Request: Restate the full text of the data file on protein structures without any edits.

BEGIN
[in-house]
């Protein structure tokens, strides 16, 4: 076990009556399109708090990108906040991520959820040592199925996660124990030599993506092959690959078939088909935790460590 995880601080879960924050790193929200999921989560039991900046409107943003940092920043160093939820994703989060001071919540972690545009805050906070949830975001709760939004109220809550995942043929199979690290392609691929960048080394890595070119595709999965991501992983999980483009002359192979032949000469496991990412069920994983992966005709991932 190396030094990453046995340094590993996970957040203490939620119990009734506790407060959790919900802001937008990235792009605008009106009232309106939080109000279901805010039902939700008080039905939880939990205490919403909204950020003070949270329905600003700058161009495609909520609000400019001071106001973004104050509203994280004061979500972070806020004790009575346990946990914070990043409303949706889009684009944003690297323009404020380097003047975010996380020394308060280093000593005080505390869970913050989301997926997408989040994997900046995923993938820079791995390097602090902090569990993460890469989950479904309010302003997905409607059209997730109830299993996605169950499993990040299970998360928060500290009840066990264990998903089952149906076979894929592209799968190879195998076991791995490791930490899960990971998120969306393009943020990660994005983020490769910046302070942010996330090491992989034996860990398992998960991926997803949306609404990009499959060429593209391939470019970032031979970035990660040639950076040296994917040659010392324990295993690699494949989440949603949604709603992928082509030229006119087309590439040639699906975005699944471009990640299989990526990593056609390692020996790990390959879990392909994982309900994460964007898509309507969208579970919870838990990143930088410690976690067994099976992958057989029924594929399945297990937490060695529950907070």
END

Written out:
[in-house]
């Protein structure tokens, strides 16, 4: 076990009556399109708090990108906040991520959820040592199925996660124990030599993506092959690959078939088909935790460590 995880601080879960924050790193929200999921989560039991900046409107943003940092920043160093939820994703989060001071919540972690545009805050906070949830975001709760939004109220809550995942043929199979690290392609691929960048080394890595070119595709999965991501992983999980483009002359192979032949000469496991990412069920994983992966005709991932 190396030094990453046995340094590993996970957040203490939620119990009734506790407060959790919900802001937008990235792009605008009106009232309106939080109000279901805010039902939700008080039905939880939990205490919403909204950020003070949270329905600003700058161009495609909520609000400019001071106001973004104050509203994280004061979500972070806020004790009575346990946990914070990043409303949706889009684009944003690297323009404020380097003047975010996380020394308060280093000593005080505390869970913050989301997926997408989040994997900046995923993938820079791995390097602090902090569990993460890469989950479904309010302003997905409607059209997730109830299993996605169950499993990040299970998360928060500290009840066990264990998903089952149906076979894929592209799968190879195998076991791995490791930490899960990971998120969306393009943020990660994005983020490769910046302070942010996330090491992989034996860990398992998960991926997803949306609404990009499959060429593209391939470019970032031979970035990660040639950076040296994917040659010392324990295993690699494949989440949603949604709603992928082509030229006119087309590439040639699906975005699944471009990640299989990526990593056609390692020996790990390959879990392909994982309900994460964007898509309507969208579970919870838990990143930088410690976690067994099976992958057989029924594929399945297990937490060695529950907070």